Thursday, October 22, 2009

A Text Will Lead You

Good evening!

My Phillies are in the World Series. AGAIN! The Angels just defeated the Yankees to force a return to New York - my current home. But you never give up your teams. So I stay with my Phillies, and we have lots of Philadelphians here in New York making it big in the big city, so I never have home that far away.


Another week means it is time for another announcement. Text "avernalaw" to 50500 and you will receive my electronic business card. Do it right now if you are in the United States. In the "to" space, the number is 50500. The entire message is "avernalaw."

(Cellular phone company charges may apply.)

Do not forget to become a fan on Facebook at


There has been a great response to last week's announcement to the Intellectual Property Security System and to the Intellectual Property Self Survey - which helps with the first step in the system: Review.

Once again, if you have not asked for it, ask for the survey. It is a $600 value, which will go to you - my loyal readers - at no charge. It will help your company re-focus its intellectual property efforts. Send an e-mail to law@nyctrademarks and ask for the Intellectual Property Self Survey for your company.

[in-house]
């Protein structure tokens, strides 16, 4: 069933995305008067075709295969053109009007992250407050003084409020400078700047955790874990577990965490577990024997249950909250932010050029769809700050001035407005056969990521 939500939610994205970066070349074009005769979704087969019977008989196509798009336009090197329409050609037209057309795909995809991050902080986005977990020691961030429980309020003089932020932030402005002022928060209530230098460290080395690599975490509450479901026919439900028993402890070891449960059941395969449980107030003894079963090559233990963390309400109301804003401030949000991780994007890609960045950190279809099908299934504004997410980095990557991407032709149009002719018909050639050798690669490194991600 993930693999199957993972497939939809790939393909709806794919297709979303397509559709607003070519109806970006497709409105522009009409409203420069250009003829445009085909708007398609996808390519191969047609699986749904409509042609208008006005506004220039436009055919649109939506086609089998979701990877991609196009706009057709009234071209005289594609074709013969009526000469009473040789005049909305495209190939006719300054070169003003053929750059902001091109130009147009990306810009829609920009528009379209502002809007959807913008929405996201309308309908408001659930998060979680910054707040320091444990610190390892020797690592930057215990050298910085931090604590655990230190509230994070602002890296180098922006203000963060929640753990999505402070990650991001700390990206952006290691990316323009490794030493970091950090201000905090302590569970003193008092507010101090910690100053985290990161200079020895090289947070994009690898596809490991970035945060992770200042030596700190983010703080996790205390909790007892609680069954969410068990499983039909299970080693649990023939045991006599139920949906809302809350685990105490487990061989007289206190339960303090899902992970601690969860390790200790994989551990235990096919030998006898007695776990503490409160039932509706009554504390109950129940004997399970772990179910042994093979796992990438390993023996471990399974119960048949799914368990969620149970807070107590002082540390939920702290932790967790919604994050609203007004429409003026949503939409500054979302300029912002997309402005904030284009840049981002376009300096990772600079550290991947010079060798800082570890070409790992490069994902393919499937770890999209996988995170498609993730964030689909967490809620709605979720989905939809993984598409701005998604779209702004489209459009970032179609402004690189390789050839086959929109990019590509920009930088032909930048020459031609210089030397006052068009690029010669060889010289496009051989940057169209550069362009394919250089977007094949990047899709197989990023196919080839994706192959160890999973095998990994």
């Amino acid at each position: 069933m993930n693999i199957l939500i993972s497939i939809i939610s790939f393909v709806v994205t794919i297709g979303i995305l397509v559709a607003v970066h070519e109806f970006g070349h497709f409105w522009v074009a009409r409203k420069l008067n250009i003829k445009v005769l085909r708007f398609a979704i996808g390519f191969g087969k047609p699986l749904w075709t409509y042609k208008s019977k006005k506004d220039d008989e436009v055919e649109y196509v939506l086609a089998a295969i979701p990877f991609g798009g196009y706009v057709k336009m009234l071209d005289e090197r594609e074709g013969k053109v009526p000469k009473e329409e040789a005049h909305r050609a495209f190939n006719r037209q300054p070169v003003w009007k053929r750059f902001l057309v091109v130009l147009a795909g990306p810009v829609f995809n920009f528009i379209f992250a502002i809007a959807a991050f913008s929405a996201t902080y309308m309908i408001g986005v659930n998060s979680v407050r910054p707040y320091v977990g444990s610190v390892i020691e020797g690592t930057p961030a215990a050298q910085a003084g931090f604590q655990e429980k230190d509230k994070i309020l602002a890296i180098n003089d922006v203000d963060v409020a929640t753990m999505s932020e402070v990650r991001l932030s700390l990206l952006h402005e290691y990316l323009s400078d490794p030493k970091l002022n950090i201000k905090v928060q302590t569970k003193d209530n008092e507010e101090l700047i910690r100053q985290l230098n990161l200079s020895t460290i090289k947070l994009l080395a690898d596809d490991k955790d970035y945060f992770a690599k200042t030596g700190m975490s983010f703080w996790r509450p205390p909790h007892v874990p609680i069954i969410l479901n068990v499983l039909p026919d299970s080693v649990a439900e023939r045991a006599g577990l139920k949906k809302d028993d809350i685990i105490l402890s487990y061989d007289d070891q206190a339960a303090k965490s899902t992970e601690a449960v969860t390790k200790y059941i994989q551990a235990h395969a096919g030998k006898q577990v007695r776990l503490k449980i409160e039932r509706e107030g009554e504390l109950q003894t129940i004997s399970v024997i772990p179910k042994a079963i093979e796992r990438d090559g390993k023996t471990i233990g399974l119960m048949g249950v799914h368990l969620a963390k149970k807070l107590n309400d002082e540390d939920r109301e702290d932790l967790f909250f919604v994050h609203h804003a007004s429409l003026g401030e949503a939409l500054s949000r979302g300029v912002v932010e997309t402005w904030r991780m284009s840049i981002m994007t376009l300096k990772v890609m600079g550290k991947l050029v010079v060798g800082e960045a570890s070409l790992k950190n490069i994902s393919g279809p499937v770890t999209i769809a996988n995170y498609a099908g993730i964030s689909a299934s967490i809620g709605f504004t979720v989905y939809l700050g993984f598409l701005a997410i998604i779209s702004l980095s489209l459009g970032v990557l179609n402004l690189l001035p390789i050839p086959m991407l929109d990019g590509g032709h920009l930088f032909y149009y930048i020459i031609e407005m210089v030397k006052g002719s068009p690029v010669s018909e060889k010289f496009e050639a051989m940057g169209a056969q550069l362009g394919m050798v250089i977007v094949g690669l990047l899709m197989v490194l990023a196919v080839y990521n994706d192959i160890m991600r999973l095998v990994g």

What is great is that in the last week, I have received clients who are trying to focus on step two: Registration. You must register in order to receive all the benefits that the law provides.


We have all seen the "Hope" poster, with President Obama as the subject, that was created by Shepard Fairey. During the trial, Fariey admitted that he lied when he said he did not use the Associated Press' photograph as the inspiration for the photograph. Now the art world is up in arms about it.

I do not want a client who will lie to the press and then change his or her story when on the stand. It does not help the case one bit. Certainly, juries will not look happily upon a witness who changes his or her story - especially when that witness is one of the parties of the case.

I do want to look at this logically. This blog has tackled Fair Use before and I want to emphasize this: Fair Use is all about the work. It does not matter if Fairey used the original Associated Press' picture as inspiration or not. George Harrison was found to infringe a song even though he did not know he was writing a new song based upon the original work. If Fairey knows or does not know, the legality of the "Hope" poster does not change.

The original picture and the new poster are so similar that - purposefully or not - the picture has to be the inspiration for the new poster. The legal question is if the new work has transformed the original work so much that the inspiration was fairly used.

And that question is still very difficult to answer.

Labels: , , , , ,


Post a Comment

<< Home